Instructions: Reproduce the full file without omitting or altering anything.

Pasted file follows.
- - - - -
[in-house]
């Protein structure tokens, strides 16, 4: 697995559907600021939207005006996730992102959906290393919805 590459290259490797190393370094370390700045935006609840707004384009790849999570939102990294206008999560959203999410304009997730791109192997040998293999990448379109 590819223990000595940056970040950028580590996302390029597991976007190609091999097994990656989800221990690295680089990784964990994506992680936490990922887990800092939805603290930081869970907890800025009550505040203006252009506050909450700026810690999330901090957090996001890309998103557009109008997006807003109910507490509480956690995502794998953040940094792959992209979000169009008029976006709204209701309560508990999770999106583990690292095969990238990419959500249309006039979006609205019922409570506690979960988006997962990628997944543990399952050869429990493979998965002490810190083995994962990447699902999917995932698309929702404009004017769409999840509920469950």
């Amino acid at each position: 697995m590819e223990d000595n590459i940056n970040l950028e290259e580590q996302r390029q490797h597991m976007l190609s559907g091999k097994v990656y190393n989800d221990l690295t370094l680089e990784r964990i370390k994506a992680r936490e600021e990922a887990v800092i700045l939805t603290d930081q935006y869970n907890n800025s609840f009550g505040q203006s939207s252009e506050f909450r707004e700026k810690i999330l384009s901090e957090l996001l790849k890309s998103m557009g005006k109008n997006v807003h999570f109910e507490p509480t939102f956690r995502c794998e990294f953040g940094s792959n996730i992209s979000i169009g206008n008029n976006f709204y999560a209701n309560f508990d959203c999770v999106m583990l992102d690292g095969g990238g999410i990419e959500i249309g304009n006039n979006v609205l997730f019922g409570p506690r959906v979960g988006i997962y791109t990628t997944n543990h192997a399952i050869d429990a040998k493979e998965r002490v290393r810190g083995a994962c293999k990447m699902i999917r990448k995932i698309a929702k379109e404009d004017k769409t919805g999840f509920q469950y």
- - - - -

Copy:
[in-house]
């Protein structure tokens, strides 16, 4: 697995559907600021939207005006996730992102959906290393919805 590459290259490797190393370094370390700045935006609840707004384009790849999570939102990294206008999560959203999410304009997730791109192997040998293999990448379109 590819223990000595940056970040950028580590996302390029597991976007190609091999097994990656989800221990690295680089990784964990994506992680936490990922887990800092939805603290930081869970907890800025009550505040203006252009506050909450700026810690999330901090957090996001890309998103557009109008997006807003109910507490509480956690995502794998953040940094792959992209979000169009008029976006709204209701309560508990999770999106583990690292095969990238990419959500249309006039979006609205019922409570506690979960988006997962990628997944543990399952050869429990493979998965002490810190083995994962990447699902999917995932698309929702404009004017769409999840509920469950």
């Amino acid at each position: 697995m590819e223990d000595n590459i940056n970040l950028e290259e580590q996302r390029q490797h597991m976007l190609s559907g091999k097994v990656y190393n989800d221990l690295t370094l680089e990784r964990i370390k994506a992680r936490e600021e990922a887990v800092i700045l939805t603290d930081q935006y869970n907890n800025s609840f009550g505040q203006s939207s252009e506050f909450r707004e700026k810690i999330l384009s901090e957090l996001l790849k890309s998103m557009g005006k109008n997006v807003h999570f109910e507490p509480t939102f956690r995502c794998e990294f953040g940094s792959n996730i992209s979000i169009g206008n008029n976006f709204y999560a209701n309560f508990d959203c999770v999106m583990l992102d690292g095969g990238g999410i990419e959500i249309g304009n006039n979006v609205l997730f019922g409570p506690r959906v979960g988006i997962y791109t990628t997944n543990h192997a399952i050869d429990a040998k493979e998965r002490v290393r810190g083995a994962c293999k990447m699902i999917r990448k995932i698309a929702k379109e404009d004017k769409t919805g999840f509920q469950y």